(Tom Toles/The Washington Post)

I’m Karen Tumulty, and this is Round 13. I’m not particularly superstitious, but I’d still advise Beto to keep standing on top of tables rather than under ladders.

The Commentary

With former vice president Joe Biden finally in the race and taking the pole position as the early front-runner, an enormous field of 20 candidates has taken shape. Pundits and political journalists are dusting off the old trope that each challenger is trying to find a “lane.”

You know what I’m talking about — cable television is full of chatter about the establishment lane, the insurgent one, the populist pick, the candidate of a particular gender or ethnicity.

Except that this is rarely, if ever, how it works. Voters — not even the stalwarts who come out during party primaries — do not tend to pick categories. They pick candidates. Over the next year, some of these contenders will shine; others will stumble; still more will simply disappear. I expect that by the fall, a half-dozen or more will drop out, either because they aren’t raising any money or because they remain asterisks in the polls.

In 2016, Donald Trump did not wipe out a field of 16 other Republicans by picking a lane. He did it by bulldozing an entire new highway for himself, using as his steamroller the grievances of voters who believed they had been ignored or looked down on for too long.

Eight years before, Barack Obama knocked off the redoubtable Hillary Clinton in the 2008 Democratic primaries not by tactical positioning but by winning in homogeneously white Iowa. That surprising victory made his party believe that perhaps the moment — and the candidate — had arrived to show that America was ready to elect its first black president.

It is far from clear which candidate best suits the juncture at which the party now finds itself. One thing the polls tell us is that rank-and-file Democrats are more concerned about finding a winner against Trump than they are about specific positions on the issues, ideology or diversity.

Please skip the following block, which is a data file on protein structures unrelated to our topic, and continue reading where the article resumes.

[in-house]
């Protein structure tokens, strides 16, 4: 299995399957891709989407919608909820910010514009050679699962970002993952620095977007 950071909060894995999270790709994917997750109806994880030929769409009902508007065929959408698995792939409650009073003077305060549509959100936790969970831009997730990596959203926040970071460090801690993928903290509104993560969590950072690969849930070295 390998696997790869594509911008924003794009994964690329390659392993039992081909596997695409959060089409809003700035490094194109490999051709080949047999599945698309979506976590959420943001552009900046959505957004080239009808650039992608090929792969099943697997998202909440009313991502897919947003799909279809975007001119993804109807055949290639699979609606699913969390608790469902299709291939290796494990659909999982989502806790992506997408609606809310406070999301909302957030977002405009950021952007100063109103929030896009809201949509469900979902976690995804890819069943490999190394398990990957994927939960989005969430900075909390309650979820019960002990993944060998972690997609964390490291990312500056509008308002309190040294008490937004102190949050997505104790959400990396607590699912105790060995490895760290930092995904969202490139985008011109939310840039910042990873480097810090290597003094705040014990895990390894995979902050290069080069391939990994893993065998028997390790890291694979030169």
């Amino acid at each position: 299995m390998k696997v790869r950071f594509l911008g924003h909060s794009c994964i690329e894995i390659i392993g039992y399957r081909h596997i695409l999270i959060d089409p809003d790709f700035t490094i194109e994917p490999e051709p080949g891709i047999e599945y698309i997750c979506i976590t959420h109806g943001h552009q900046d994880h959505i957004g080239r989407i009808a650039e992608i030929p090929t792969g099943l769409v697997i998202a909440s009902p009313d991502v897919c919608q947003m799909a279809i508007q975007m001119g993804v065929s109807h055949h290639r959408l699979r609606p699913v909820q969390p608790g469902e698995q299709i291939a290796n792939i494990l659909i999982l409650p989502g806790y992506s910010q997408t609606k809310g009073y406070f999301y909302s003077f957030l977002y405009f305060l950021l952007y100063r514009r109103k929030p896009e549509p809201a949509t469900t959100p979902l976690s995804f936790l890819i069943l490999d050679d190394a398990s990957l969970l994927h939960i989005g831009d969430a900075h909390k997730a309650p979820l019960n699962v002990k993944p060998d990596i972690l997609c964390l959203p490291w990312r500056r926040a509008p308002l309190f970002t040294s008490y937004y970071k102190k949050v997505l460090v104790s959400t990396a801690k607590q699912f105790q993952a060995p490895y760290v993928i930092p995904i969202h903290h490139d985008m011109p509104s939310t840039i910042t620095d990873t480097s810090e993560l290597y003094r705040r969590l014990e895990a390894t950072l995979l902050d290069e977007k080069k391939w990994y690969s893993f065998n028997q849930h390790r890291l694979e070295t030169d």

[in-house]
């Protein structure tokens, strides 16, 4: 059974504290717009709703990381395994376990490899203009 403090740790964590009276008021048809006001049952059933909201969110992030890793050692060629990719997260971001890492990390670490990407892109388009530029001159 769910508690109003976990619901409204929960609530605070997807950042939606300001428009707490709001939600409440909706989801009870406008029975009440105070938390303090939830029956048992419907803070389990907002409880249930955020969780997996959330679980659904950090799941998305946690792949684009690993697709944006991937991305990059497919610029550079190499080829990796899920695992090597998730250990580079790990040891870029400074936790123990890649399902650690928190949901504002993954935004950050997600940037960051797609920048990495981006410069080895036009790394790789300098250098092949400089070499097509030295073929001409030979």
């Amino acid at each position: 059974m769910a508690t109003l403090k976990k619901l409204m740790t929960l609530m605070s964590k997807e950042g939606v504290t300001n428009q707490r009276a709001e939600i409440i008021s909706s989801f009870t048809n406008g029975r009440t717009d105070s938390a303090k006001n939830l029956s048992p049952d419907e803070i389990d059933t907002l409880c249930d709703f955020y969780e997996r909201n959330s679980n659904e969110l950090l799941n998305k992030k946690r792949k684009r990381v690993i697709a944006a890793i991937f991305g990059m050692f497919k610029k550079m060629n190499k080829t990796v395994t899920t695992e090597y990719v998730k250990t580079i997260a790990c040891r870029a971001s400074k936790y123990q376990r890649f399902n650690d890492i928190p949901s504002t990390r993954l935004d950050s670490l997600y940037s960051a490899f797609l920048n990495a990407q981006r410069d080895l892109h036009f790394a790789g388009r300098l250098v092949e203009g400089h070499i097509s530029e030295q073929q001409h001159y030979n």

As much as Biden is being touted as the figure who has the best shot of winning back non-college-educated white voters in the Upper Midwest, I think his most powerful message may be the one he emphasized in his announcement video: Trump’s moral failings. That’s not a lane; it’s an imperative for whoever wins the nomination.

— Karen Tumulty

The Ranking

Ranking not showing? Click here.

Position Challenger Change Over Last Ranking
1. Joe Biden UP 2
2. Bernie Sanders DOWN 1
3. Kamala D. Harris DOWN 1
4. Pete Buttigieg
5. Elizabeth Warren UP 1
6. (TIE) Cory Booker UP 2
6. (TIE) Amy Klobuchar UP 1
8. Beto O’Rourke DOWN 3
9. John Hickenlooper
10. Julián Castro UP 1
11. Stacey Abrams UP 2
12. (TIE) Kirsten Gillibrand DOWN 2
12. (TIE) Michael Bennet DOWN 1
14. Seth Moulton UP 1
15. Tim Ryan ADDS TO RANKING

Falls off ranking: Jay Inslee

Also receiving votes: John Delaney, Andrew Yang, Larry Hogan, Inslee

Watch:

Last week’s ranking: Round 12 | Bernie walked into the lion’s den and came out a winner

Don’t forget to click on the yellow highlighted text above to expand the Ranking Committee’s annotations. Agree? Disagree? Share your thoughts in the comments. We’ll see you for the next ranking. Until then, stake your place all over the road. But keep an eye out for inevitable collisions.

Read more on 2020:

Catherine Rampell: Warren’s free-college-and-debt-forgiveness plan may be liberal, but it isn’t progressive

Henry Olsen: Trump’s greatest threat has arrived

Karen Tumulty: Joe Biden could be the best bet to beat Trump. But he might not get that far.

David Byler: Is the new Democratic Party too woke to nominate Joe Biden?

Eugene Robinson: Biden may or may not win the nomination. But he knows the stakes.